Can sleep apnea cause weight gain?

Sleep apnea affects more than sleep, experts say. It can also cause weight gain and prevent weight loss. One factor that can lead to weight gain with sleep apnea is how the condition affects overall energy levels. While having sleep apnea can cause weight gain, weight gain can also worsen symptoms of sleep apnea.

When most people gain weight, they gain it everywhere, including the neck. Excess weight in this area can narrow your airways when you lie down. When air has to pass through, it is often heard as snoring or wheezing. Obstructive sleep apnea occurs when the airways are blocked during sleep, so this excessive narrowing can increase the number of times you wake up at night.

Many Americans live with obstructive sleep apnea, and many of them go undiagnosed. Sleep apnea is a condition of breathing during sleep that occurs when the airways become blocked during sleep. When the airway becomes obstructed, you wake up frequently during the night, which prevents you from getting the sleep you need. Obstructive sleep apnea can also contribute to weight gain and obesity.

Research has shown that approximately 40 percent of people living with obesity also have obstructive sleep apnea, and 70 percent of people with obstructive sleep apnea are obese, but how and why are the two related?. Without getting the right treatment for your OSA and taking steps to maintain a healthy weight, a vicious cycle occurs. Weight gain can cause sleep apnea, which can cause weight gain, which worsens sleep apnea, leading to greater weight gain, etc. And if you're balancing other health problems at the same time, the cycle becomes more difficult to break.

As the medical community learns more about sleep apnea, several important links to excess body weight are emerging. Not only can excess weight cause sleep apnea, but it can also worsen symptoms and exacerbate their harmful health effects. Insufficient sleep can also lead to weight gain, making it a vicious cycle. Encouraging that many studies show that weight loss improves sleep apnea.

If you have problems with sleep apnea or being overweight, it's important to understand the complex interactions between the two conditions. Obesity is considered an important risk factor for the development and progression of OSA, 8,19,20,27,28. The prevalence of OSA in obese or severely obese patients is almost double that in normal-weight adults. In addition, patients with mild OSA who gain 10% of their baseline weight have a six-fold increased risk of progression of OSA, and equivalent weight loss may result in an improvement of more than 20% in the severity of OSA, 28 In addition, the higher prevalence of OSA in obese subjects is not limited to adults; data show that obese children have a 46% prevalence of OSA compared to children seen in a general pediatric clinic (33%). These findings highlight the need to develop screening and prevention for these conditions, even starting in childhood.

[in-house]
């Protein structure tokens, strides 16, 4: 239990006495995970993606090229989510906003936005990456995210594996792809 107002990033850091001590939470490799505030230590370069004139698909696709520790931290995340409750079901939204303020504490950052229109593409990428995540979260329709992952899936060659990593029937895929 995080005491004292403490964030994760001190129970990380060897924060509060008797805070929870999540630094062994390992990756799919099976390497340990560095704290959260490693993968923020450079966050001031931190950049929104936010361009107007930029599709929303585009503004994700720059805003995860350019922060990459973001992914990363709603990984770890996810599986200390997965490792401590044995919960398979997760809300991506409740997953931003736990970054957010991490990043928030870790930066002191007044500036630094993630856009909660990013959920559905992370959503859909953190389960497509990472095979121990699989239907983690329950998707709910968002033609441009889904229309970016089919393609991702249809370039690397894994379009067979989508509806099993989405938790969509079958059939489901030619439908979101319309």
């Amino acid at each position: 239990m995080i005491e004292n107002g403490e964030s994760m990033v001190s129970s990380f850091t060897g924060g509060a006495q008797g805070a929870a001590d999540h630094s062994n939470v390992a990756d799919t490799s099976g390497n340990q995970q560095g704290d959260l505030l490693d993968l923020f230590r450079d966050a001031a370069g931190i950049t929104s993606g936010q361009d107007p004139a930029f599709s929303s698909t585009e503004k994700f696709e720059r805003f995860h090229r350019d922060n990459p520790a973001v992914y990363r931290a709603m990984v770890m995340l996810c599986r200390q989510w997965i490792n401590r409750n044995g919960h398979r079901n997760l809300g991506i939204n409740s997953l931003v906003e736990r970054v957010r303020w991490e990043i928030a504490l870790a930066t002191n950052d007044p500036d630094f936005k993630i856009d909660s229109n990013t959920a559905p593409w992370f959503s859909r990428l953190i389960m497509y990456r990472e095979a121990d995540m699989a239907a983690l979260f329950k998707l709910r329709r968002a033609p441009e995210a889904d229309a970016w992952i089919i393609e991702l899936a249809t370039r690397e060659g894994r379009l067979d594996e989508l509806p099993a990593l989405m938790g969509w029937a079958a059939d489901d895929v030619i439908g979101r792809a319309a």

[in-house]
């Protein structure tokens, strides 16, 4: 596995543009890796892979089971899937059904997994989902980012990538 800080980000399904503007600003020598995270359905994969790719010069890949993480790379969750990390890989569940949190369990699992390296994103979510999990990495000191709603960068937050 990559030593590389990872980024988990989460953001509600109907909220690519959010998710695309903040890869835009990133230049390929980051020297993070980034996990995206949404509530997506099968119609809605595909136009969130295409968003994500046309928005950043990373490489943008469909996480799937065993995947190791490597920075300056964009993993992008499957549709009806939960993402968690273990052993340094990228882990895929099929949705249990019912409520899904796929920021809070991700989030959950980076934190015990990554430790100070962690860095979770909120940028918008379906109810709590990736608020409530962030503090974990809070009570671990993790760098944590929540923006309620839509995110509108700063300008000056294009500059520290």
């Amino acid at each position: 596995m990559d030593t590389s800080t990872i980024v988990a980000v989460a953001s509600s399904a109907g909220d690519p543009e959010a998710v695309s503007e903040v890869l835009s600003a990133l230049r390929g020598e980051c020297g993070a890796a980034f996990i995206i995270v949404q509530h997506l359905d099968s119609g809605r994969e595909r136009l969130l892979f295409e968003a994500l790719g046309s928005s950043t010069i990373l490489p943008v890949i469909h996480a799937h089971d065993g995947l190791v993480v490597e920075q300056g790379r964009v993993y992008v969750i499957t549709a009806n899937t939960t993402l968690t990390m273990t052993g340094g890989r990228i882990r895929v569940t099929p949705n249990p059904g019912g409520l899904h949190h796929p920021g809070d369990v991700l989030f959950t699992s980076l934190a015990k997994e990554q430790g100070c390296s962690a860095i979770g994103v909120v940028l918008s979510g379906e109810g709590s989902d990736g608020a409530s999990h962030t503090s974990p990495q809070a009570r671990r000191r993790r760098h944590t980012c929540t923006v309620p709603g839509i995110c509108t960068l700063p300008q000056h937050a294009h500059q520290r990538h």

Appetite can also be deregulated due to sleep-related changes in hormone levels, especially the hormones leptin and ghrelin. While this may not completely relieve sleep apnea, it can be a valuable part of managing your symptoms and improving your overall health. People who sleep less than 6 hours a night may also be more likely to eat more, closer to bedtime, increasing their overall caloric intake and leading to weight gain. Therefore, when you don't get enough sleep, your hormones tell you to eat more and won't tell you to stop.

DeBanto is a physician and gastroenterologist with 20 years of experience managing obesity and related problems, such as sleep apnea. In fact, obesity itself is the most treatable cause of sleep apnea, and weight loss not only improves this condition, but many others. Adequate sleep not only makes you feel well-rested, but it also gives your body time to recover and repair itself. But losing weight if you're overweight or obese is one of the most effective treatments for sleep apnea.

Weight loss has been accompanied by an improvement in characteristics related not only to obesity, but also to OSA, suggesting that weight loss could be a cornerstone of treating both conditions. Although practice guidelines for treating OSA consistently recommend encouraging weight loss, 25 to 27 physicians should do more than just encourage. A patient with sleep apnea who loses as little as 5 percent of their body weight can expect to find some relief. And sleep apnea leads to sleep deprivation, which can be how you connect the dots to many other chronic health problems.

Studies ranging from 1 to 48 months in duration report that CPAP is associated with a 0.5 kg weight gain compared to control therapy. . .